When I was living on a reservation in northern Ontario, just after graduating from university, I came to realize that each culture has its own problem areas, but that those problem areas are often unique to each culture.
One of the problem areas of the dominant society of course is sex. One of the easiest ways to find out what problem areas exist in a culture is to listen for the silence – listen to what things are not talked about in public, or else are talked about with either of a lot of laughter (to reduce tension) or a high degree of stress (because of conflicting desires to adhere to cultural norms, and yet find relief through discussion in a sensitive topic).
Death, sex, power, and money are some of the problem areas in the dominant society. I find it interesting that in many churches, whenever sex is discussed in public, this Psalm is used as the illustration. The scenario is outlined in the note just prior to the Psalm, and it is found in 2nd Samuel chapter 11 and 12.
In short, David got messing around with his neighbor’s wife, and to cover up his misdeed, had his neighbor killed on the battlefield by arranging to have the rest of the Army pull back and leave him exposed. Nathan the local prophet came and confronted him about his little secret. The Psalm reflects David working through this particular incident in his life.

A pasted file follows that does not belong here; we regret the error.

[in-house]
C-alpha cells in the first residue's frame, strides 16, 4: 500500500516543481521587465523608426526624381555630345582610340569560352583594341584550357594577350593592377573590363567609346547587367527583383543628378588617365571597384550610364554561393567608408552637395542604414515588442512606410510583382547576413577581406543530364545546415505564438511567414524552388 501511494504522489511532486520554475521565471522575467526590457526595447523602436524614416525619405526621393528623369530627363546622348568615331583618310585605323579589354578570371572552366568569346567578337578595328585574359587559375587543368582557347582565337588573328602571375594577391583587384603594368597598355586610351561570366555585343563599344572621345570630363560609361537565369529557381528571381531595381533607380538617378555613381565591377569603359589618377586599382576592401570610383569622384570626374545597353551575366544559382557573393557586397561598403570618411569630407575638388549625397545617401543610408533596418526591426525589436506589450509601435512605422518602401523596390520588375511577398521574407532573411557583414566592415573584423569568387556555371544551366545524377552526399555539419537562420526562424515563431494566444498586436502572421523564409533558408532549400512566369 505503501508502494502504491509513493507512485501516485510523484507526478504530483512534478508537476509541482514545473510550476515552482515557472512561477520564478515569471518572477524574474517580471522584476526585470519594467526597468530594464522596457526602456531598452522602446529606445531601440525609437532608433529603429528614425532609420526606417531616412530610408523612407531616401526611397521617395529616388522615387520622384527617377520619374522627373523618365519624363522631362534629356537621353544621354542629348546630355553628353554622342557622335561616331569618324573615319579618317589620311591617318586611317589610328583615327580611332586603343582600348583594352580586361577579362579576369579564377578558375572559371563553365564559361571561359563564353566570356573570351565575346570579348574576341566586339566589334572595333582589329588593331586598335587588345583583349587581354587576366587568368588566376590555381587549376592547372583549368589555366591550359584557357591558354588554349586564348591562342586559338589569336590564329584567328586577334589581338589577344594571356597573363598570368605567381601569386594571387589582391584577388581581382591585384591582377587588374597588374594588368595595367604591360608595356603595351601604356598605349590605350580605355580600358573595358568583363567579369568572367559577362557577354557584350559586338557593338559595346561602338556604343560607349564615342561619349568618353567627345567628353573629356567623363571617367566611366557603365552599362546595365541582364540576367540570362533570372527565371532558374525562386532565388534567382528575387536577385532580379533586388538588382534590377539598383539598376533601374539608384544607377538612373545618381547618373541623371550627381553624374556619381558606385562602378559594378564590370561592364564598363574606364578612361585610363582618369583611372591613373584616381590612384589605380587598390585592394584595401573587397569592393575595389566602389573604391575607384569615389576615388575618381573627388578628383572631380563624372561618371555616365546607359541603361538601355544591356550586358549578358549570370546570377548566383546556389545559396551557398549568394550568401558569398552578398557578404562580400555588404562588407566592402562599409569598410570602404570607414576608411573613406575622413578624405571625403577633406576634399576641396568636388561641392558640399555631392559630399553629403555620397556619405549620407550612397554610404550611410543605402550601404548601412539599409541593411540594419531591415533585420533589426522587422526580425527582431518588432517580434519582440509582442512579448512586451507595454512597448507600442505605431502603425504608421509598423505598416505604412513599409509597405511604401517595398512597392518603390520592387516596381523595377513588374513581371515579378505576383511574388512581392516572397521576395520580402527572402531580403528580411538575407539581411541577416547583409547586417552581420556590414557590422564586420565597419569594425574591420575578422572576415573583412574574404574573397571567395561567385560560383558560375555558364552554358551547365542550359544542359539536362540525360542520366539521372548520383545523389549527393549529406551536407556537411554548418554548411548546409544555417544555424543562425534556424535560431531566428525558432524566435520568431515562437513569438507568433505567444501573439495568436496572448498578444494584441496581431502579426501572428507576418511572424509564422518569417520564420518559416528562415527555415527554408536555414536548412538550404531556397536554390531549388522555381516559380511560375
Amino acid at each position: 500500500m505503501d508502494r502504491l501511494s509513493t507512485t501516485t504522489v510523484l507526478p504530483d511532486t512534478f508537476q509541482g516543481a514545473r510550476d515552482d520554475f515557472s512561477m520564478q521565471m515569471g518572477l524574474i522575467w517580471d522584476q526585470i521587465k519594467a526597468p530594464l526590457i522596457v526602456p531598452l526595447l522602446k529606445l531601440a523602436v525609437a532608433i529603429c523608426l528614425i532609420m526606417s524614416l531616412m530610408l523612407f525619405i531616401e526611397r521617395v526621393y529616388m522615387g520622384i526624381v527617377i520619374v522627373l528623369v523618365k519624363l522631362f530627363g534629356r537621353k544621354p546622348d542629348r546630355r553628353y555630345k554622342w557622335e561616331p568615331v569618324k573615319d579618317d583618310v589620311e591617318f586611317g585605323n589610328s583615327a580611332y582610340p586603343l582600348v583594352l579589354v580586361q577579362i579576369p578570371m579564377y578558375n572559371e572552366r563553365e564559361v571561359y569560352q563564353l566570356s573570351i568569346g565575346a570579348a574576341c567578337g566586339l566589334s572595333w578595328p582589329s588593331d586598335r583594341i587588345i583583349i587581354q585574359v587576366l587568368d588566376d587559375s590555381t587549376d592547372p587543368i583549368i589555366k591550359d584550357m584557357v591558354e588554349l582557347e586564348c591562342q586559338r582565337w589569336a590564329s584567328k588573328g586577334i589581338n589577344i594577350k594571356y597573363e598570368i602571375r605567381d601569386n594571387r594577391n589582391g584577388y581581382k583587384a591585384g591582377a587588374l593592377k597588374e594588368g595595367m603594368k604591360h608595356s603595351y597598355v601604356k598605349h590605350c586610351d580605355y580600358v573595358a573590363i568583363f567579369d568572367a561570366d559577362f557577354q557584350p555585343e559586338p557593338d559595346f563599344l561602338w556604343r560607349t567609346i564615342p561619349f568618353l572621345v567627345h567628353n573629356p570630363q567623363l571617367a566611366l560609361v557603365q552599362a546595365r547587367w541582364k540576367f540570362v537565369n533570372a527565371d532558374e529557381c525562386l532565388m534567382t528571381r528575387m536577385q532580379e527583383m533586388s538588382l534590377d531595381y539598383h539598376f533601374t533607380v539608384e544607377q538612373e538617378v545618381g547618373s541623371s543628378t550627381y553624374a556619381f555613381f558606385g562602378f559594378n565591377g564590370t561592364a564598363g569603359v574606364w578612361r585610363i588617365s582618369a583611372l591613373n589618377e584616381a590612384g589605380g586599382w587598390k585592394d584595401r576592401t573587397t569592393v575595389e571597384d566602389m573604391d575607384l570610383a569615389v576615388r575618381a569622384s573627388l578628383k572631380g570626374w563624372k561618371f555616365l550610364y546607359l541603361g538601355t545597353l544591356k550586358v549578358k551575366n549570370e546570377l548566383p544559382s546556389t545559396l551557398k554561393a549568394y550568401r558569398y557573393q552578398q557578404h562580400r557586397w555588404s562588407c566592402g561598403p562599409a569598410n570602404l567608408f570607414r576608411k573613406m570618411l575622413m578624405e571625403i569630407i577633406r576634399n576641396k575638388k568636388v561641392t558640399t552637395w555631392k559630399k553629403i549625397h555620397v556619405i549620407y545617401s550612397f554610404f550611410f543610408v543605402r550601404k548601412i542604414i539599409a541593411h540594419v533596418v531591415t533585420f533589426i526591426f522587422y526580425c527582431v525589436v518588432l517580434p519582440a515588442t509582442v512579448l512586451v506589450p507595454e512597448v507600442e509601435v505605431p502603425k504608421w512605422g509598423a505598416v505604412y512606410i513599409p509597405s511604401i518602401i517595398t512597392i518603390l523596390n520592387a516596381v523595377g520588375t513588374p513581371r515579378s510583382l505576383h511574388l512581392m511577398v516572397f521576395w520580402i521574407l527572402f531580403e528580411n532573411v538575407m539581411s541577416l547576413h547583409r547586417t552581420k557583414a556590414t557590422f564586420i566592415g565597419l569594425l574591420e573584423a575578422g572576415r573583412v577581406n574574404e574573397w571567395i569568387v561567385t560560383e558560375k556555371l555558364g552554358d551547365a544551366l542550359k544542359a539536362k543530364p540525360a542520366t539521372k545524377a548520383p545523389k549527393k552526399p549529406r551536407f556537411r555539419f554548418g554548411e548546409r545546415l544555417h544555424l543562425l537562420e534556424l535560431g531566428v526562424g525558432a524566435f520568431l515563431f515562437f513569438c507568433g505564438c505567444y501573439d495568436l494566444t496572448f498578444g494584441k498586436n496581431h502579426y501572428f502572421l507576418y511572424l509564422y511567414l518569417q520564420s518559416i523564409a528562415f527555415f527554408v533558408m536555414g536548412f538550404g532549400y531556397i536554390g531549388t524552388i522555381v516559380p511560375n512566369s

Although sex is certainly the focus of the incident, the Psalm itself rises above that and has found its way into many of our lives as we stumble through life.I find it interesting that in the time when these particular Psalms were written, the hot new technology of the day was archery. Today its computers and social media. Poets often draw their images from the images currently being used by a group, and this is no exception. In Hebrew, the word for sin is an archery term which means aiming at a target and the arrow not quite getting there – to fall short of the mark. I believe the concept of righteousness also is an archery term relating to the trajectory of an arrow through the air, which of course determines its final destination.